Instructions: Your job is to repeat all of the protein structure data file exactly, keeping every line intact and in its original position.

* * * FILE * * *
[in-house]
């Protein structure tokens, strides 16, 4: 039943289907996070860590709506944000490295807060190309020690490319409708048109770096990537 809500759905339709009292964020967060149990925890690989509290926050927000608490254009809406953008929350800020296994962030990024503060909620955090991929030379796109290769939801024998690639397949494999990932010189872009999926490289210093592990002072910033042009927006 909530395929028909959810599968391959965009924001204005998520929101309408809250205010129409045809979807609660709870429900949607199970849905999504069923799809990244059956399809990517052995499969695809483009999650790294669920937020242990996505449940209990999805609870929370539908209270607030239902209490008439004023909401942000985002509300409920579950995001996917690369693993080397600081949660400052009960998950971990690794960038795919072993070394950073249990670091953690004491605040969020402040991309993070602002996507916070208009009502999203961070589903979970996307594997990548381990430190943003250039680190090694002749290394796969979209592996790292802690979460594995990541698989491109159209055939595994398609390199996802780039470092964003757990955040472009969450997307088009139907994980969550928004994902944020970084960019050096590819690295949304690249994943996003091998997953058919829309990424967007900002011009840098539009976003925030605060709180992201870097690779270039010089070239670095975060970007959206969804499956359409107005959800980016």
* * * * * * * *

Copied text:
[in-house]
């Protein structure tokens, strides 16, 4: 039943289907996070860590709506944000490295807060190309020690490319409708048109770096990537 809500759905339709009292964020967060149990925890690989509290926050927000608490254009809406953008929350800020296994962030990024503060909620955090991929030379796109290769939801024998690639397949494999990932010189872009999926490289210093592990002072910033042009927006 909530395929028909959810599968391959965009924001204005998520929101309408809250205010129409045809979807609660709870429900949607199970849905999504069923799809990244059956399809990517052995499969695809483009999650790294669920937020242990996505449940209990999805609870929370539908209270607030239902209490008439004023909401942000985002509300409920579950995001996917690369693993080397600081949660400052009960998950971990690794960038795919072993070394950073249990670091953690004491605040969020402040991309993070602002996507916070208009009502999203961070589903979970996307594997990548381990430190943003250039680190090694002749290394796969979209592996790292802690979460594995990541698989491109159209055939595994398609390199996802780039470092964003757990955040472009969450997307088009139907994980969550928004994902944020970084960019050096590819690295949304690249994943996003091998997953058919829309990424967007900002011009840098539009976003925030605060709180992201870097690779270039010089070239670095975060970007959206969804499956359409107005959800980016």